If you have no plans to sell investments now or in the near future, short-term volatility does not necessarily create risk. You may plan to hold those investments for another 20 years, for example, so the critical question is whether the value is likely to increase in that time frame or not, regardless of short-term movements.

Indeed, historical stock market data shows that it often will. For example, according to figures from the London Stock Exchange, the value of the FTSE 100 almost doubled between 6 April 2003 and 6 April 2023.

This is despite several considerable market upsets in that 20-year period, including the 2008 financial crisis. Historical data from the London Stock Exchange shows that the FTSE 100 dropped 34.86% in February 2009. However, by February 2011, markets had recovered, and the value of the FTSE 100 was rising again.  So, for example, if had you planned to sell your investments sometime between 2008 and 2010 and use the funds to purchase a holiday home, this short-term drop in value may have affected your goals.

However, if you held your investments for the full 20-year period and then sold them to fund your retirement, the level of risk is different. That volatility, in all likelihood, wouldn’t have created much risk because, by the time you came to sell your investments, the markets would have recovered and you would still have been able to fund your desired retirement.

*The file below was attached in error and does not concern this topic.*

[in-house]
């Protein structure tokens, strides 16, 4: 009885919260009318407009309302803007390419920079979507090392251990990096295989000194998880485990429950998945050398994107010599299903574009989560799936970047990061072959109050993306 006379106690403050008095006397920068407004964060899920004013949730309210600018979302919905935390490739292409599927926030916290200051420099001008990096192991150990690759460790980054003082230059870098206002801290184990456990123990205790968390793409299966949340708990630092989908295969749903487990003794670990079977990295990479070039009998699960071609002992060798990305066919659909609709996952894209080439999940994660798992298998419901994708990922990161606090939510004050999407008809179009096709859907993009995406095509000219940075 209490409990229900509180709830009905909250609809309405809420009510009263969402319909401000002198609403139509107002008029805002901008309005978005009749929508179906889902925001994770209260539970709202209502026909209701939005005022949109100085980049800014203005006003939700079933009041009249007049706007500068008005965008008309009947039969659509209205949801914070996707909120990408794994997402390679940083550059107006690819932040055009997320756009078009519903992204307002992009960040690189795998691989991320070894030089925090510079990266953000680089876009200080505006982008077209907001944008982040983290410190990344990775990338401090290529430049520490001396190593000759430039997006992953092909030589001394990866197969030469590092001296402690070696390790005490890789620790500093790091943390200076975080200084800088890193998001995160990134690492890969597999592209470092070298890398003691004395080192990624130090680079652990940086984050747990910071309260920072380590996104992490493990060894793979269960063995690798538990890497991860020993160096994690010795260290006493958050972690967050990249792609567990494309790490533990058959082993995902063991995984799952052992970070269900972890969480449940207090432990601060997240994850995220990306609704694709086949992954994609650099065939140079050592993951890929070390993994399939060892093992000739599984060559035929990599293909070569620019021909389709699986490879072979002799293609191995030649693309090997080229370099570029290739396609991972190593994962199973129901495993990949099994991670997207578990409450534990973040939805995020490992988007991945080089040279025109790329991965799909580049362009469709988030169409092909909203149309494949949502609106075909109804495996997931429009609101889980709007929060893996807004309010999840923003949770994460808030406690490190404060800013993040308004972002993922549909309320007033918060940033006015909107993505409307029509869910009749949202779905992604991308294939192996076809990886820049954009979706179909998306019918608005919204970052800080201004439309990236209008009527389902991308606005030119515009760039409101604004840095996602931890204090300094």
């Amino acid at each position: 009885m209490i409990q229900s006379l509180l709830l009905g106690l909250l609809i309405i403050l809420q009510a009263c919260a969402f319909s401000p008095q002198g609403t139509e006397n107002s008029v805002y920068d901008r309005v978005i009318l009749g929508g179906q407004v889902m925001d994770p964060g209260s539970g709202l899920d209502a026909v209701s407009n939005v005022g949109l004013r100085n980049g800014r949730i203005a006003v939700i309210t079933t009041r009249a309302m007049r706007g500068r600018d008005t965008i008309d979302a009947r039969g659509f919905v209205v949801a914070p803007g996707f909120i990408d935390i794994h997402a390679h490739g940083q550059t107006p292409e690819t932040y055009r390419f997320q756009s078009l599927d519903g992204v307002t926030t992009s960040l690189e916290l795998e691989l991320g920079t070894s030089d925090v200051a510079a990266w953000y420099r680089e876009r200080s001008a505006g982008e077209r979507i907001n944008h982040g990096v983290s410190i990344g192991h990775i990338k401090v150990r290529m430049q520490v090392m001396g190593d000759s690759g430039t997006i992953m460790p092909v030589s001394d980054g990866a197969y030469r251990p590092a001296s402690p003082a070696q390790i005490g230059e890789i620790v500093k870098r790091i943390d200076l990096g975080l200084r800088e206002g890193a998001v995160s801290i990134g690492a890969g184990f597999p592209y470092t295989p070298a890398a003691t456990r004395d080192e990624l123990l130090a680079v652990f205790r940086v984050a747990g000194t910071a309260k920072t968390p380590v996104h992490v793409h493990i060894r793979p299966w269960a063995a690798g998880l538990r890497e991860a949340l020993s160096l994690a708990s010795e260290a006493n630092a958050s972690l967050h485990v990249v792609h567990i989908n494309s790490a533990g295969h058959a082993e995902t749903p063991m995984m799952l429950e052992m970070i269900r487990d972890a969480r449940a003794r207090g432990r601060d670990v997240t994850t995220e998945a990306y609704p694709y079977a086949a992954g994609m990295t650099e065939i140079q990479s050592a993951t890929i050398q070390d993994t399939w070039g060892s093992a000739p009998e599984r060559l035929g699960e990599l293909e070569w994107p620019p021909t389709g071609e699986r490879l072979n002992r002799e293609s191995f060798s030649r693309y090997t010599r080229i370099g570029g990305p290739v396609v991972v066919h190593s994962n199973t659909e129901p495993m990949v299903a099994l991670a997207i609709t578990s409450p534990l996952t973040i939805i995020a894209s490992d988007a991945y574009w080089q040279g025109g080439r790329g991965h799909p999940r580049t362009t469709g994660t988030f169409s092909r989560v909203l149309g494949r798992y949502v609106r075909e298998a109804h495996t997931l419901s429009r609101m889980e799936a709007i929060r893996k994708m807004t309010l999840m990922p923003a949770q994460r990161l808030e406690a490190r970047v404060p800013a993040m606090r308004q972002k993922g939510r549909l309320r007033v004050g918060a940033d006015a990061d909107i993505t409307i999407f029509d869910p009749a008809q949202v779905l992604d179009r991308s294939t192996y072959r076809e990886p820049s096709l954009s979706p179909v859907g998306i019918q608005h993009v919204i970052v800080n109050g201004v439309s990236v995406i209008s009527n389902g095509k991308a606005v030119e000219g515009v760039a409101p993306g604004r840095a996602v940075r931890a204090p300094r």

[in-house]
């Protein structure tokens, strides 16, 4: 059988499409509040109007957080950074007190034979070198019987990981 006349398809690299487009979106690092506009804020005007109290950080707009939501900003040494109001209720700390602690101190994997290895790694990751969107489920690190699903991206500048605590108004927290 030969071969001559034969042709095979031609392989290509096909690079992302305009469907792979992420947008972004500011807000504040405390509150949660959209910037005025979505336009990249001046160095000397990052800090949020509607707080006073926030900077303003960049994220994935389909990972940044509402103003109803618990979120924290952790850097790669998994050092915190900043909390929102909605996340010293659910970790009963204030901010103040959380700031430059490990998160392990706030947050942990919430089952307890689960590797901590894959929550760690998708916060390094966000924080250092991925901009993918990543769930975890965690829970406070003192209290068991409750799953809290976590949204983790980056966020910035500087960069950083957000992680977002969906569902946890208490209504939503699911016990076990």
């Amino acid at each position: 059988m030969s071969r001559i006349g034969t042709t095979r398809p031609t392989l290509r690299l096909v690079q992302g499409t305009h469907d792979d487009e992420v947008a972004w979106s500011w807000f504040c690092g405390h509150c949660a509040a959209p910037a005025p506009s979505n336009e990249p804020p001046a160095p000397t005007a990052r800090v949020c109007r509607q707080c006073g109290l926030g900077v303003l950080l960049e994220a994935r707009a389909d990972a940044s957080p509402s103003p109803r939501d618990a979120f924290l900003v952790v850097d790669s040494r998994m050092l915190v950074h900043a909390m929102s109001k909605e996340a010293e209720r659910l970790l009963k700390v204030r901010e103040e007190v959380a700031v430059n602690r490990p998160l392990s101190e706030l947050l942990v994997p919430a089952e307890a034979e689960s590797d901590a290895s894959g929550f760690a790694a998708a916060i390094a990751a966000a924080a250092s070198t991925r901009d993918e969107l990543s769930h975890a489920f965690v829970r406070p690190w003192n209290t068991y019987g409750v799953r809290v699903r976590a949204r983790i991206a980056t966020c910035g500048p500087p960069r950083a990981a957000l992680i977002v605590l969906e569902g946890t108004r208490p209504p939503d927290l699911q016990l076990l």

In this instance, volatility may have even been a good thing because it would allow you to invest more at a lower price when values dropped. So, you may have achieved greater growth during the period.

This demonstrates that two investors can have a completely different level of risk depending on what their goals are, even though they are both affected by the same period of market volatility.

Bear in mind that past performance is not a reliable indicator of future performance.

Keeping your goals at the centre can help you navigate market volatility

Understanding this important distinction between volatility and risk can help you remain calm and think clearly in the face of market noise.

It’s easy to let warnings about market fluctuations worry you, especially when you see the value of your investments dropping. So, before making any decisions, it can be useful to revisit your goals.

Consider whether this period of volatility will genuinely affect your ability to reach your financial goals. In many cases, particularly if you are planning for the long-term, you may find that it doesn’t, and you don’t need to make any changes to your strategy.

Working with a financial planner to set clear goals and assess how different factors may affect them can be useful here, especially if you are prone to making reactionary decisions in uncertain times.

Get in touch

If you need help deciding what level of risk is suitable for you to reach your financial goals, we are here to help.

Email hello@fcadvice.co.uk or call 0330 828 4714 for more guidance.

Please note

This article is for general information only and does not constitute advice. The information is aimed at retail clients only.

The value of your investments (and any income from them) can go down as well as up and you may not get back the full amount you invested. Past performance is not a reliable indicator of future performance. Investments should be considered over the longer term (minimum of 5 years) and should fit in with your overall risk profile and financial circumstances.